The Five Side Effects of Kindness, by David R. Hamilton

This is a good book about why kindness is so good for us as a people and as human organisms. The book is an easy read and it’s clear the author is not only knowledgeable but committed to kindness as well. If you want to be happier, have a healthy heart, slow aging, improve relationships, and spread the contagion of kindness, this book will help.

I genuinely appreciate the authors way of taking significant amounts of research and distilling it into easy-to-understand terms making the book as stated – easy to read. The research is so convincing, I wonder why the information isn’t adopted more broadly in treating both physical and mental conditions. Lastly, laced throughout each chapter are examples of kindness all of us can do, and true to the spirit of the book a seven-day kindness challenge as a wrap-up. Easy read, easy to understand, convincing in every way, I recommend this book.

Go Be Kind, by Leon Logothetis

A journal, a workbook, a series of adventures. That is what this book is. Leon Logothetis, the host of “The Kindness Diaries” on Discovery Plus, was a finance professional in England who gave up everything to travel the road with kindness. His many experiences led to him creating this book with ideas and challenges to live kinder.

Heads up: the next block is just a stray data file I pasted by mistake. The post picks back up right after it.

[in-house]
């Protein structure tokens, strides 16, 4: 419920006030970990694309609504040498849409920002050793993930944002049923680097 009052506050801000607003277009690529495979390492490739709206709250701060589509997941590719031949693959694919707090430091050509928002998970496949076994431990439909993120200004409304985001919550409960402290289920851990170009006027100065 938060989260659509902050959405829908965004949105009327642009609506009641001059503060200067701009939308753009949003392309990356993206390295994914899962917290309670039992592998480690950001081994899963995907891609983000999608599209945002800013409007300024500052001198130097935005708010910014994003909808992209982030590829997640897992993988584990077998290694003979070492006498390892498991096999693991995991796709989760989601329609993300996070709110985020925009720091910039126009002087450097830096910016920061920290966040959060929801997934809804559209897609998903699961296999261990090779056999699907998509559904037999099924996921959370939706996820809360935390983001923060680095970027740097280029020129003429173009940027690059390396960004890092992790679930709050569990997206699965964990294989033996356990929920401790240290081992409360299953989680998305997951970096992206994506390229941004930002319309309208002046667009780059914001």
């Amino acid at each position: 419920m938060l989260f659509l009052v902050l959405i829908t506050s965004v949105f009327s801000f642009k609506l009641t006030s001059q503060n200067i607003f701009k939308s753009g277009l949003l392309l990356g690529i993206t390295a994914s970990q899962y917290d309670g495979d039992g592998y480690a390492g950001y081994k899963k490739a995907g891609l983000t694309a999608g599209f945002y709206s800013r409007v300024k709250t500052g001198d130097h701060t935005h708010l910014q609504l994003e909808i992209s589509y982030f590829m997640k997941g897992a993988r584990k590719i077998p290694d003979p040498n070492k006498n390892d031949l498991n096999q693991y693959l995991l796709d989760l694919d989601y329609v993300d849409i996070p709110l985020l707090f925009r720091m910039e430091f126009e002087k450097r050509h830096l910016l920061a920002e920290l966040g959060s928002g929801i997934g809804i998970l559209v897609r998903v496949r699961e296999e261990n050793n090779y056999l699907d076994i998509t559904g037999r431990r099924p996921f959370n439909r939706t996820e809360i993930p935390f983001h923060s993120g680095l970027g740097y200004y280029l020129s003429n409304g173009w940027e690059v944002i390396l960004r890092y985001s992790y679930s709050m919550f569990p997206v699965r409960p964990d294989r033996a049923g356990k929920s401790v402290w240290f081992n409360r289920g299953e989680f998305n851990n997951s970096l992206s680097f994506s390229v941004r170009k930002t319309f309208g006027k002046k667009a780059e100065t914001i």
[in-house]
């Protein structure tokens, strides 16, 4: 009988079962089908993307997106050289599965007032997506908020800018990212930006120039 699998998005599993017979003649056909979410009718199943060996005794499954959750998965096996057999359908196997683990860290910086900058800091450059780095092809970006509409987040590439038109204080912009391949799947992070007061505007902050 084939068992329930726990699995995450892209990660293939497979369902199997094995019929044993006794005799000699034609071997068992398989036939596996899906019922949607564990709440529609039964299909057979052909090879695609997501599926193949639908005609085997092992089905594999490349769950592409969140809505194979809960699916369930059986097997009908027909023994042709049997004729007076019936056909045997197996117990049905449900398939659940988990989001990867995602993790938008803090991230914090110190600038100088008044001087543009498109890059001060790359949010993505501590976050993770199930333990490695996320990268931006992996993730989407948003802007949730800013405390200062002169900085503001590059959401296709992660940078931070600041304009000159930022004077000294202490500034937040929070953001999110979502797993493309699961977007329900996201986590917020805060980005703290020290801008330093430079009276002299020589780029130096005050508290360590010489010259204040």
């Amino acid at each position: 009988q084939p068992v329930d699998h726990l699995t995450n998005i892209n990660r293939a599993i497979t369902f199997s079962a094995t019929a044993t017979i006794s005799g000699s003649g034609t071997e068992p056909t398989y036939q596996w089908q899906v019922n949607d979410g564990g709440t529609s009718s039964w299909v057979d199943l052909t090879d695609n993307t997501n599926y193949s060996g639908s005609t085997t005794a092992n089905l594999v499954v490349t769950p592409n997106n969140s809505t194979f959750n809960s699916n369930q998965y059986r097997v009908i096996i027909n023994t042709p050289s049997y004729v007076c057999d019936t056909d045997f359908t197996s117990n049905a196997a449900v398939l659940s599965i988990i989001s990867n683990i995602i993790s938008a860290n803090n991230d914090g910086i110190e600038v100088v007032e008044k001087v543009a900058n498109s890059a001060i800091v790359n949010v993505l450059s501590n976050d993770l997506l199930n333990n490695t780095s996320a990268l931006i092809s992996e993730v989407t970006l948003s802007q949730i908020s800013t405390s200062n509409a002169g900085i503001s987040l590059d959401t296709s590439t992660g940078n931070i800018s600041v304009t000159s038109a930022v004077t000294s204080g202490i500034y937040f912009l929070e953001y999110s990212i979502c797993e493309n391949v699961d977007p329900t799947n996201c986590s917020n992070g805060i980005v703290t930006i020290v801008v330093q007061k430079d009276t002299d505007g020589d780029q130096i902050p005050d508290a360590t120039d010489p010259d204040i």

Full of cute illustrations and handwritten font there are 28 1/2 challenges to be kinder in our lives, just enough to last the month of February, even on a Leap Year. Some are fun, like creating and leaving notes for people. Some are scary, like playing “phone roulette” or scrolling through your contacts and calling whoever it lands on. All are uplifting and help one to reflect on kindness and act on it in our lives.

Get a copy, get a pen, and start your adventure.

Practising Compassion in Higher Education, edited by Narelle Lemon, Heidi Harju-Luukkainen, & Susanne Garvis

Compassion and kindness go hand in hand, and the world of academia is in desperate need for both. In an ambitious collaboration of 27 academics writing nine chapters, they discuss different ways to show and practice more compassion. A lot the discussion reflects on changes from the COVID19 pandemic, however that was a unique time that let academia re-evaluate and reassess culture and practices.

This book is part of a series called “Wellbeing and Self-care in Higher Education” and would benefit any researcher or professor who wants to foster a better environment for their research and students. The collaborative nature of the project does make it seem without a clear direction. It almost reads like a special edition of a journal with separate articles about a certain topic. However, the benefit of the collaboration is that viewpoints and ideas from all over the world, different academic fields, different universities are all brought together to consider.

While this book isn’t a must-have for the topic is certainly is helpful and can provide insights to those seeking to add more kindness into academia.

If you want more good books to read check out our child age and middle age readers. You can also follow us on Goodreads!